Bayonetta 3 Does Spectacle on a Level Other Games Haven’t

bayonet is a series that has never been afraid to show its bombast. The first game begins with a set piece more grandiose than what most action games can muster in their entire run, with a fully playable, gravity-defying battle atop a falling clock tower between an army of witches and angels, and moments like them are consistently frequent Both the first and the second game. Yet despite hardware limitations on the aging Nintendo Switch, bayonet 3 accomplishes the monumental task of going one step further, with its level of spectacle unmatched in frequency, delivery and reach.

PlatinumGames has a penchant for putting the characters of its action titles in absurd scenarios. before bayonet 3, The wonderful 101 Perhaps most exemplifying this point, as it effortlessly carries its band of heroes from one amazing action sequence to the next at a breathtaking pace. bayonet 3 takes that bubbling creativity and runs with it, and ties it more seamlessly into the game’s core mechanics with the new Demon Slave mechanic.

In previous entries, the eponymous heroine could only perform huge demonic summoning rituals during the climax of key encounters in the chapters, leading to a hard-hitting QTE set in which an enemy was ripped to gory bits by one of her grotesque minions. But in bayonet 3, she can now summon these demons and use them as part of her core combat move at will, apart from the rare occasions when a fight is restricted by a tighter arena in the house. Not only does this add an extra “wow” factor to any fight, as fully controllable kaiju are raised from the Underworld at any moment to face opponents in unscripted sequences, but it also allows the more scripted set pieces to flow more naturally.

Bayonetta 3 has unique organic spectacle action set pieces with Demon Slave perfectly contiguous on Nintendo Switch by PlatinumGames

In one of the earlier missions in the game, Bayonetta summons her giant flaming pet spider, Phantasmaraneae. She mounts it as the two cruise across the rooftops of downtown Tokyo, with easy platforms, mind-blowing perspective tricks, and combat splashes culminating in an early game highlight. Moments like this may have felt harrowing in the context of the past bayonet Title (Many fans of the original game will take the nod to Space Harrier as rock bottom, for example.)—or even in The wonderful 101, which can feel overwhelming on the first playthrough as it often knocks the rug out from under the player with a drastically different scenario. However, moments like this feel like organic extensions bayonet 3.

Phantasmaraneae controls the same during this part of the chapter in bayonet 3 as is the case in normal combat scenarios, with movements and attacks being one-to-one, and players will have had almost a whole level before they get used to the summoning. So when it comes to Bayonetta mounting the creature in an escape sequence, no jerky whiplash distracts from the wonder and chaos of the scene that unfolds. Instead, the player can instantly sink into something that feels natural.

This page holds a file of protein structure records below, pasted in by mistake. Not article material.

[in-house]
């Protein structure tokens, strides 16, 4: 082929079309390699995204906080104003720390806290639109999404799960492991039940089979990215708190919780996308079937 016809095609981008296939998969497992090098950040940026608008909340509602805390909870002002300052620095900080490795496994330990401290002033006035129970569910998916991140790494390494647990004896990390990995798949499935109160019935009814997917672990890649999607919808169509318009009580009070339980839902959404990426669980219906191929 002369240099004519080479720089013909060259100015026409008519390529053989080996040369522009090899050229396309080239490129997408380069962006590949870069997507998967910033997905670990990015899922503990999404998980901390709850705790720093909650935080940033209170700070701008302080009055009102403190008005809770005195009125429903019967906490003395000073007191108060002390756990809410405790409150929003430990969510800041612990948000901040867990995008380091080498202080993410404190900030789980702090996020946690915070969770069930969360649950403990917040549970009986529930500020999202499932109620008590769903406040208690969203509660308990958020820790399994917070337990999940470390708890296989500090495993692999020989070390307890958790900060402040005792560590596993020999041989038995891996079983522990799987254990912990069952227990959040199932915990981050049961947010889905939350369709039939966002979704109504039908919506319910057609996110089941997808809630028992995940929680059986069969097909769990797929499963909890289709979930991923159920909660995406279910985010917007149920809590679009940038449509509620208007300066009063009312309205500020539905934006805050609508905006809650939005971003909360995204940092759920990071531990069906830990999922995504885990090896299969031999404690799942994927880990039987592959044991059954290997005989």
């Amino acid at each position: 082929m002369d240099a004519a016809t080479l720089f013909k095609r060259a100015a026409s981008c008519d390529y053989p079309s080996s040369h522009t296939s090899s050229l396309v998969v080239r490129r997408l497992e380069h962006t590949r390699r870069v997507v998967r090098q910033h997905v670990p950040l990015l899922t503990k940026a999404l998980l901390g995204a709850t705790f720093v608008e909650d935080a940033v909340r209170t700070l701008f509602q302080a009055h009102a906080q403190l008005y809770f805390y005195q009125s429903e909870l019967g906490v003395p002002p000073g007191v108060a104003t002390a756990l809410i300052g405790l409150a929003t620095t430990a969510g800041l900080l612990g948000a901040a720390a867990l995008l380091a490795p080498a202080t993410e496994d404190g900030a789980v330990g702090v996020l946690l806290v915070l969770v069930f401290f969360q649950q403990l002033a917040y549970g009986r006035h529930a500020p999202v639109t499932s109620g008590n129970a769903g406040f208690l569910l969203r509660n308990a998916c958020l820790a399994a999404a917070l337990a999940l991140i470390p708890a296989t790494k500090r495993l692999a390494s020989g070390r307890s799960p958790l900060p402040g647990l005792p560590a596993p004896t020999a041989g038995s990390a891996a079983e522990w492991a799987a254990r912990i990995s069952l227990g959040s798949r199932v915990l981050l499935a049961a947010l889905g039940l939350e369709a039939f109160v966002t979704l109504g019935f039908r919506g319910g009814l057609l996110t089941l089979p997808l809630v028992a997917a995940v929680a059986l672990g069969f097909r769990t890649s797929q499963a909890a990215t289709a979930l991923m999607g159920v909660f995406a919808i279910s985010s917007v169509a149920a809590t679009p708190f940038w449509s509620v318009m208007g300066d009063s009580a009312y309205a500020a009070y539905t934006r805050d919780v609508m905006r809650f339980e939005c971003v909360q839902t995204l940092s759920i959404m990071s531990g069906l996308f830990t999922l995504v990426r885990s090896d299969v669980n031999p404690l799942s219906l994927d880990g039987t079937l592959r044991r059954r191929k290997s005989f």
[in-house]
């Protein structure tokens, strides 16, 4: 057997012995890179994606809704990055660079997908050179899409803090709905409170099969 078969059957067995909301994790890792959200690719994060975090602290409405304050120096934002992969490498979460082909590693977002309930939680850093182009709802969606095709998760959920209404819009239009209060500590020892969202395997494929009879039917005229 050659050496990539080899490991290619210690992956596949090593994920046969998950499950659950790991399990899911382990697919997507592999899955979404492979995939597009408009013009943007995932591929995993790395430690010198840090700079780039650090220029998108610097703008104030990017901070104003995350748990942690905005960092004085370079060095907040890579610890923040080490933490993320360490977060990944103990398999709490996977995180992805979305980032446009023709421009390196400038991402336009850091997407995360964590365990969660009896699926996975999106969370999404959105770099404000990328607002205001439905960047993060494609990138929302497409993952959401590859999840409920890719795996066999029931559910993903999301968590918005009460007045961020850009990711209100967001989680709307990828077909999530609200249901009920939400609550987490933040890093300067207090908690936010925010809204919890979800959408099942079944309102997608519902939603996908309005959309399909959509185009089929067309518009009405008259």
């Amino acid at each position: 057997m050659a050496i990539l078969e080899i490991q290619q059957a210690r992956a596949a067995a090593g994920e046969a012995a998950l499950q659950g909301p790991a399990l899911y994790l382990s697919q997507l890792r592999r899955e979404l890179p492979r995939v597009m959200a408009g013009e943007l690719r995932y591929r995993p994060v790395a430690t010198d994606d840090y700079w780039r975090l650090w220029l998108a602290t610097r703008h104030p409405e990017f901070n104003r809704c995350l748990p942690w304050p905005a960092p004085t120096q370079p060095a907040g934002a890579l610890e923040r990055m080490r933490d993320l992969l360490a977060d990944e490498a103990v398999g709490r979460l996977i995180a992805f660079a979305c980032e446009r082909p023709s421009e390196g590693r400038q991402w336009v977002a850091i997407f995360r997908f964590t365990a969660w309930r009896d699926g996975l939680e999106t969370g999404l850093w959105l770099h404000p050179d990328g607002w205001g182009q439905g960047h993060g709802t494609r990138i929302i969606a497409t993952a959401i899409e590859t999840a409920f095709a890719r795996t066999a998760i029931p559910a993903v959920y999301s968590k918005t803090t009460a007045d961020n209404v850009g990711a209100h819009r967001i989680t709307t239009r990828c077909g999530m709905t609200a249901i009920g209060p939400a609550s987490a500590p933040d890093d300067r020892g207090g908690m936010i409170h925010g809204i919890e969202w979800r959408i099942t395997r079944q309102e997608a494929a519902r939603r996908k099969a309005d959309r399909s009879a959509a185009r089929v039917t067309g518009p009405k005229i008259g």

This approach to the spectacle is repeated throughout bayonet 3 and comes to a head during the moments when Bayonetta ridiculously rips her heart out to perform an even more powerful ritual, giving her demons new supersized forms. Each of these moments offers a new gimmick, and apart from a slightly odd (but still stupidly entertaining) rhythm game section, they again mimic the functions of the beasts in normal battles, tying them tightly into the core combat gameplay while giving them a fresh new context.

Bayonetta 3 has unique organic spectacle action set pieces with Demon Slave perfectly contiguous on Nintendo Switch by PlatinumGames

One of those showdowns is a kind of rock-paper-scissors battle, with an incarnation of the Godzilla-like Gomorrah towering far above the Tokyo skyline. In another, the player alternates between Phantasmaraneae on the ground and the avian Malphas in the air to double a towering Homunculus adjacent to Hydra. It’s as crazy as it is impressive, but it never runs the risk of feeling odd compared to the usual combat scenarios.

Unsurprisingly, the quaint hybrid Nintendo Switch system sometimes struggles to keep up with all the madness. This usually comes in the form of blurry resolution, but at worst it manifests itself in more annoying frame-rate drops. Given how inspired and intuitive these frequent moments are throughout the run of , it’s hard to argue that Platinum should have scaled back its ambition and spectacle bayonet 3.

There are few games that manage to deliver a mechanically pleasing experience that also dazzles with scale and set pieces without sacrificing game interactivity. And right now, I don’t think there’s another game that pushes the boundaries of its spectacle while maintaining its identity that way bayonet 3 does.